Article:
|Forestpipes Virtual Organs
he Willibrordi Cathedral was built from 1498 to 1540 as a late Gothic basilica with 5 naves. The tower erected in 1487 was taken over from the previous Gothic building from 1424 to 1480. From 1883 to 1896 the building was renovated in accordance with the late Gothic taste of the time. During the Second World War, in which Wesel was almost completely destroyed, the Willibrordi Cathedral also suffered considerable damage. From 1948 it was rebuilt, with the neo-Gothic additions from the 19th century being largely removed. The completion of the reconstruction was the erection of the choir rider in 1994, from which a carillon sounds four times a day.
A first organ can be traced back to 1418 from old account books. In 1528 a new organ was built above the sacristy. In 1645, Johann Bader built a new organ above today's north portal, which had 27 stops on three manuals and a pedal.
The Sauer company (Frankfurt/Oder) used housing parts from the Bader organ to build a new instrument on the west gallery. With its 80 stops, the organ was the largest in West Germany at the time. This greatness drew Karl Straube to Wesel in 1897, where he took over the post of organist. But just 5 years later he became organist at the Thomaskirche and later Thomaskantor in Leipzig. Wesel owes his friendship with Max Reger several world premieres of Reger's organ works, which were considered unplayable at the time.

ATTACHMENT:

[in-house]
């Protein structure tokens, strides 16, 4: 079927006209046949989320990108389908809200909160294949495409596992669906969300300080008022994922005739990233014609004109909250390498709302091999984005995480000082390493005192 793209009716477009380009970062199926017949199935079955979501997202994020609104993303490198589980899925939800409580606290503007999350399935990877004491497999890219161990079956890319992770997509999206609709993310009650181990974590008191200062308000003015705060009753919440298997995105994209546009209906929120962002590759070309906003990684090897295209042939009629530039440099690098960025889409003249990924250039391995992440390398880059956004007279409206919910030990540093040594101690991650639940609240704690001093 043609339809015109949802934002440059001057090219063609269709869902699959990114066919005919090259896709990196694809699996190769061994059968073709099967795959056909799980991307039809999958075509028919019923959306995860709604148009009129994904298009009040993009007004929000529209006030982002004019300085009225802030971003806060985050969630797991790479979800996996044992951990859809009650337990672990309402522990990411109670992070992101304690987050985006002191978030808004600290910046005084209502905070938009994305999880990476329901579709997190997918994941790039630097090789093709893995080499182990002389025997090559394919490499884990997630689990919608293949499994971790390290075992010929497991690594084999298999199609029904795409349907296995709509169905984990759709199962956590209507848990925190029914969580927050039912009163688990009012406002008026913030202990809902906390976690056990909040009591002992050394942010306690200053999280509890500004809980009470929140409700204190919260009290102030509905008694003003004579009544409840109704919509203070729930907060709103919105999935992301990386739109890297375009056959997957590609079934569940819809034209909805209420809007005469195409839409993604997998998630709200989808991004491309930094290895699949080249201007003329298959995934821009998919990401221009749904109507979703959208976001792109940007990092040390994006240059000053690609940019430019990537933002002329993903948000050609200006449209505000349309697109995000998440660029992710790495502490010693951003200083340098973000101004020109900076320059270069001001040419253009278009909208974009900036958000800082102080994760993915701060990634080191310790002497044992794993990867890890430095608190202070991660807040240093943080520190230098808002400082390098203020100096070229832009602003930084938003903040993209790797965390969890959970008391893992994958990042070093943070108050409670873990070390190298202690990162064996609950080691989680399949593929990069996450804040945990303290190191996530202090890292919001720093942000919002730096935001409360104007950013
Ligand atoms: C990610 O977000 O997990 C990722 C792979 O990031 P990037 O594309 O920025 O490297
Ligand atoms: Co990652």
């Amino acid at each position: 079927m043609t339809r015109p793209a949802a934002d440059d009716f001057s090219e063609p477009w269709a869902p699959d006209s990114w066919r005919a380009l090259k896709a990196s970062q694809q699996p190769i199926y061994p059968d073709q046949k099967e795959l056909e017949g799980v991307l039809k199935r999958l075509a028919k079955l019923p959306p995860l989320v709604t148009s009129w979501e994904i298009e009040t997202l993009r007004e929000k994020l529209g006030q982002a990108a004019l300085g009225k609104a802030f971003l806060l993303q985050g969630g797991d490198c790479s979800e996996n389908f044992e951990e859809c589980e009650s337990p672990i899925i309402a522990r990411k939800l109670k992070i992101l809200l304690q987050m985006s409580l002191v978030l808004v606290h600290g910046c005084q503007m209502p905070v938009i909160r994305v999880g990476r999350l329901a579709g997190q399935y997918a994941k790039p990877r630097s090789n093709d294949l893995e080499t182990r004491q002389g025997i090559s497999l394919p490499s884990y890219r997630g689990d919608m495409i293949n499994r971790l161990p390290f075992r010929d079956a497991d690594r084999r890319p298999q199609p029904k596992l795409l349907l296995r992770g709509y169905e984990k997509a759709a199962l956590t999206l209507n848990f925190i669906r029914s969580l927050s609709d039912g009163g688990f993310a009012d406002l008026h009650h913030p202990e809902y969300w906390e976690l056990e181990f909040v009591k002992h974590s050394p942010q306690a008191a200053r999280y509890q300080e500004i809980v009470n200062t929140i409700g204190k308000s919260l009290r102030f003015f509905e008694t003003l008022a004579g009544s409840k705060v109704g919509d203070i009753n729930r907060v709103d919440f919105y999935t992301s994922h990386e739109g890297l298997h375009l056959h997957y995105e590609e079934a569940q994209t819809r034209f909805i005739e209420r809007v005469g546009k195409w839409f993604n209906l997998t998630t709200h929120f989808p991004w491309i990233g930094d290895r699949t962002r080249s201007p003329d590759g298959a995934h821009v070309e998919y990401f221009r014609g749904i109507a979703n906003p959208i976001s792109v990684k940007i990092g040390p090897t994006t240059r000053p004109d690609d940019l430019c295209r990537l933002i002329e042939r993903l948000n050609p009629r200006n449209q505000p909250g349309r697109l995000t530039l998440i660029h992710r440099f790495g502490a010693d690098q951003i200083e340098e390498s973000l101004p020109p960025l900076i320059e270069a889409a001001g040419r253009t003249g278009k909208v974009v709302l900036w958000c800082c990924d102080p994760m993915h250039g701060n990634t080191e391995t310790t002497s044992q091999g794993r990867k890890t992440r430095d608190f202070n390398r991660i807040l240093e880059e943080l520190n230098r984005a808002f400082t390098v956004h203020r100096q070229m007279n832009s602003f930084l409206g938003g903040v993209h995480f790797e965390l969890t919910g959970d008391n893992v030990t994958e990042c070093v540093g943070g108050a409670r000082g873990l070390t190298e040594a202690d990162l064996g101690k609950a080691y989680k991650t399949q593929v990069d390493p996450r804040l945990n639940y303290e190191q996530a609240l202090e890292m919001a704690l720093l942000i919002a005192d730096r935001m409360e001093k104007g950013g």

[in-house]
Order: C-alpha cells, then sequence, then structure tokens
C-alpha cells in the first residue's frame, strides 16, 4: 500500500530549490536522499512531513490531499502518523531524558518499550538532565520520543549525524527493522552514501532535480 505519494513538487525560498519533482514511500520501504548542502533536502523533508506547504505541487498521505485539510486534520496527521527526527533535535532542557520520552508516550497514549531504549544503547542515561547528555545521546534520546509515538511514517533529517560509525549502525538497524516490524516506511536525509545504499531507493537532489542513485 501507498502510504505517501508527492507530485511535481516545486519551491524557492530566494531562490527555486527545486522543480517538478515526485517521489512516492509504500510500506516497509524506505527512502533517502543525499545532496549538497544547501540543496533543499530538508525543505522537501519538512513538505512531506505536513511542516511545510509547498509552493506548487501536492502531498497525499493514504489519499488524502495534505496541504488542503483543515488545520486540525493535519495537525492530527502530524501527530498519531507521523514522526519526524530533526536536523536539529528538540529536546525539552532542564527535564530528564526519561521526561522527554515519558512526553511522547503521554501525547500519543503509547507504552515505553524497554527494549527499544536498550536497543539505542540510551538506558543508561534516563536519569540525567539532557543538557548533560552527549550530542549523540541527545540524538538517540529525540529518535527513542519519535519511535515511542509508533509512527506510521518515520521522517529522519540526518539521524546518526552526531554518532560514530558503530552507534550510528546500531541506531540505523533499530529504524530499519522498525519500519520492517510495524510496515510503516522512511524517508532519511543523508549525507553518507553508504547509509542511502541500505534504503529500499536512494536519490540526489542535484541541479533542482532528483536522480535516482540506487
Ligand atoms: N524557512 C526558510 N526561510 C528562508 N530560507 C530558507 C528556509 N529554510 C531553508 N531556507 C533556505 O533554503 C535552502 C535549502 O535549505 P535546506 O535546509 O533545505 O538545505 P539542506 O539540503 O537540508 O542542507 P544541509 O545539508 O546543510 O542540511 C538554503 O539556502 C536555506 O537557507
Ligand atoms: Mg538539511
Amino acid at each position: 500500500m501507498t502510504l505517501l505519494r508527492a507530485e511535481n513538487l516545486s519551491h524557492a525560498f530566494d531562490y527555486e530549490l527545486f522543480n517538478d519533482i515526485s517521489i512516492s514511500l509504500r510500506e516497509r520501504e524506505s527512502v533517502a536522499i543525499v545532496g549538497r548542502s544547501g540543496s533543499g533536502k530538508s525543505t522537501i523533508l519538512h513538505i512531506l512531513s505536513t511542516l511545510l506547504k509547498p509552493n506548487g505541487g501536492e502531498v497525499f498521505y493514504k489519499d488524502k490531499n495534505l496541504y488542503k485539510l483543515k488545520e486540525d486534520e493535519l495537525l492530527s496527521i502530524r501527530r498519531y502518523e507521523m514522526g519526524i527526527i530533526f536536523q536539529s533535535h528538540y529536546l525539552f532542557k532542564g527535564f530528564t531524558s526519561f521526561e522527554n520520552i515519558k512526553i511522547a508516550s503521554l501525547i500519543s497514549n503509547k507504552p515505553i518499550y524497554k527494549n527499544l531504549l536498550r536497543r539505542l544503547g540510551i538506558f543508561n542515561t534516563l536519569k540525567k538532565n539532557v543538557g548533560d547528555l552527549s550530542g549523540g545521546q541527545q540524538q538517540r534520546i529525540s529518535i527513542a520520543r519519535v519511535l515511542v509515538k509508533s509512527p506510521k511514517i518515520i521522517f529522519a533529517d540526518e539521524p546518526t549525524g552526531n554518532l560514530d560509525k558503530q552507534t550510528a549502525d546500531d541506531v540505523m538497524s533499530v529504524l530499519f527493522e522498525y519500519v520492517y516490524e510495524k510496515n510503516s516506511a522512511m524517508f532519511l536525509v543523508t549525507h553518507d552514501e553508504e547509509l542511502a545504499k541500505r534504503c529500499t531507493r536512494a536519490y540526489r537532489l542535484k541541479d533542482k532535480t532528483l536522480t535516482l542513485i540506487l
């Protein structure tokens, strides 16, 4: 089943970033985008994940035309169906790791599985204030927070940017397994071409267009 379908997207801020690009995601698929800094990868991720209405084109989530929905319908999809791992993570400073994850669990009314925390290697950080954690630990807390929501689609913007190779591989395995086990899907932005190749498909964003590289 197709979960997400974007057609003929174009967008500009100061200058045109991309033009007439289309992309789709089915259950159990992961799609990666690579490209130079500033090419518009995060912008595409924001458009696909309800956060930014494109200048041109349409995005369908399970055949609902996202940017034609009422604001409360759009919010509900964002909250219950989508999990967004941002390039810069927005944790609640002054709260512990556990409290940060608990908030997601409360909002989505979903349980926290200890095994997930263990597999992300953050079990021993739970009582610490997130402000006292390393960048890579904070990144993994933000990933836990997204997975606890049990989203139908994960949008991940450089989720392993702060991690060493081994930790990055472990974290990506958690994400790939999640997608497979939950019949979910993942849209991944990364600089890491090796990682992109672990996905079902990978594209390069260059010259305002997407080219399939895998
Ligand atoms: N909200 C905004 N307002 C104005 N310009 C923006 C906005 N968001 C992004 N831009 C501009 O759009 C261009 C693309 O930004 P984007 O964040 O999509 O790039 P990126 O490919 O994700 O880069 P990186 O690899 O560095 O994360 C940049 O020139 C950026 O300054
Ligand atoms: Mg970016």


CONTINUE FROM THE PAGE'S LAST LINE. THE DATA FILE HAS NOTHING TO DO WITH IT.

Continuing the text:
The Sauer organ was completely destroyed in the bombing raids of 1945. It was not until 1964 that a new organ was built by the Walcker company from Ludwigsburg, which found its place in the choir room. It had 66 stops on four manuals and pedal. Due to the importance of Karl Straube, they were named after him. Because of the neo-baroque disposition, the stiff action and the sometimes inferior material, demands for a conversion of the instrument were made as early as the 1980s.
Finally, the Danish company Marcussen built a new organ on the same spot in 2000, in which many stops from the previous instrument were reused. It was completed in 2001 by installing additional stops. The organ has 56 stops on three manuals and pedal and 4675 pipes. The facade was designed by the architect Ralph Schweizer from Bonn. A lightning strike destroyed the setter in 2020. This was renewed by the company Karl Schuke (Berlin), whereby octave couplers were also installed.
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Toccata BuxWV 156 (Popup Player)
Johann Gottfried Walther - Choralpartita "Jesu, meine Freude" (Popup Player)